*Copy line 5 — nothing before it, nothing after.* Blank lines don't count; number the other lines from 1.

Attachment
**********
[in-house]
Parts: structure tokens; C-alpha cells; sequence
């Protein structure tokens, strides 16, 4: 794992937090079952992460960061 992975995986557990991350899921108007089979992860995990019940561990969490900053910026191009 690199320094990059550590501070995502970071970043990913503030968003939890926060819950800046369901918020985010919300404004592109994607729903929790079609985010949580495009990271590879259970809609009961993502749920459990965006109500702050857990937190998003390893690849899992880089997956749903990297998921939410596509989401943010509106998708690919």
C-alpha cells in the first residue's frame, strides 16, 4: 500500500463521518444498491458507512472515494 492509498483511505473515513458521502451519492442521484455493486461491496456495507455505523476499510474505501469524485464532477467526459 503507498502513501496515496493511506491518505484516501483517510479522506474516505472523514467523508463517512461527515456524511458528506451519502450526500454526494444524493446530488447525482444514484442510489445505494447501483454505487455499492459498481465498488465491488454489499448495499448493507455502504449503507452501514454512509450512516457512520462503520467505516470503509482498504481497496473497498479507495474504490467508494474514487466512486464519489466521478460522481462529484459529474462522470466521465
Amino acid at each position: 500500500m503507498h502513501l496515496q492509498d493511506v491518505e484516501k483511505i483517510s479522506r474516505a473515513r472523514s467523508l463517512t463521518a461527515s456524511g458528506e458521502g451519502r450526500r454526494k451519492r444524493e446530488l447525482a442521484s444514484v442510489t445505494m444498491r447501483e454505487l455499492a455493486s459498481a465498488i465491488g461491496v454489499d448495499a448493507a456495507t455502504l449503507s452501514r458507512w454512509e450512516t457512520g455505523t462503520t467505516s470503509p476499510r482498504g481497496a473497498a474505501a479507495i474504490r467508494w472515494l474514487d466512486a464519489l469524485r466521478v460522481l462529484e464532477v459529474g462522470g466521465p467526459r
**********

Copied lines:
Amino acid at each position: 500500500m503507498h502513501l496515496q492509498d493511506v491518505e484516501k483511505i483517510s479522506r474516505a473515513r472523514s467523508l463517512t463521518a461527515s456524511g458528506e458521502g451519502r450526500r454526494k451519492r444524493e446530488l447525482a442521484s444514484v442510489t445505494m444498491r447501483e454505487l455499492a455493486s459498481a465498488i465491488g461491496v454489499d448495499a448493507a456495507t455502504l449503507s452501514r458507512w454512509e450512516t457512520g455505523t462503520t467505516s470503509p476499510r482498504g481497496a473497498a474505501a479507495i474504490r467508494w472515494l474514487d466512486a464519489l469524485r466521478v460522481l462529484e464532477v459529474g462522470g466521465p467526459r